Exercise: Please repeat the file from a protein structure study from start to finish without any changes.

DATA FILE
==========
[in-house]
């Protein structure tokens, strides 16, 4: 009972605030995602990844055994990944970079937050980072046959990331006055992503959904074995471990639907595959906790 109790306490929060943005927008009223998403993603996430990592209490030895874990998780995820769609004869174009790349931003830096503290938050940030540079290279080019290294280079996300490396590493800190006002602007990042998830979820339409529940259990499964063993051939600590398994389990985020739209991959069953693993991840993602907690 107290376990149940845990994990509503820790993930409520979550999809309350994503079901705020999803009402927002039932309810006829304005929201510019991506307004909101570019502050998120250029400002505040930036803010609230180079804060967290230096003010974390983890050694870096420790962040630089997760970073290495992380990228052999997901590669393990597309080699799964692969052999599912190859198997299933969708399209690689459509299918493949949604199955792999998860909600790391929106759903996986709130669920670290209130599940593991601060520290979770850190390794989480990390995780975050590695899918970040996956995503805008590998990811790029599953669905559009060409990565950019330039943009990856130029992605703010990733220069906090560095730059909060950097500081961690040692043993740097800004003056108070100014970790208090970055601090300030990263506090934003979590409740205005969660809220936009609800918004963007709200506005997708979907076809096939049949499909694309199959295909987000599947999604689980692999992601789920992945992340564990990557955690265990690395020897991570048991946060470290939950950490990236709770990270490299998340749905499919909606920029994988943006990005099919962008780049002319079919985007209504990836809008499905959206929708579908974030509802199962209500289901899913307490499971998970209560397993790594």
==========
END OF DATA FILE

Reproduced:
[in-house]
């Protein structure tokens, strides 16, 4: 009972605030995602990844055994990944970079937050980072046959990331006055992503959904074995471990639907595959906790 109790306490929060943005927008009223998403993603996430990592209490030895874990998780995820769609004869174009790349931003830096503290938050940030540079290279080019290294280079996300490396590493800190006002602007990042998830979820339409529940259990499964063993051939600590398994389990985020739209991959069953693993991840993602907690 107290376990149940845990994990509503820790993930409520979550999809309350994503079901705020999803009402927002039932309810006829304005929201510019991506307004909101570019502050998120250029400002505040930036803010609230180079804060967290230096003010974390983890050694870096420790962040630089997760970073290495992380990228052999997901590669393990597309080699799964692969052999599912190859198997299933969708399209690689459509299918493949949604199955792999998860909600790391929106759903996986709130669920670290209130599940593991601060520290979770850190390794989480990390995780975050590695899918970040996956995503805008590998990811790029599953669905559009060409990565950019330039943009990856130029992605703010990733220069906090560095730059909060950097500081961690040692043993740097800004003056108070100014970790208090970055601090300030990263506090934003979590409740205005969660809220936009609800918004963007709200506005997708979907076809096939049949499909694309199959295909987000599947999604689980692999992601789920992945992340564990990557955690265990690395020897991570048991946060470290939950950490990236709770990270490299998340749905499919909606920029994988943006990005099919962008780049002319079919985007209504990836809008499905959206929708579908974030509802199962209500289901899913307490499971998970209560397993790594």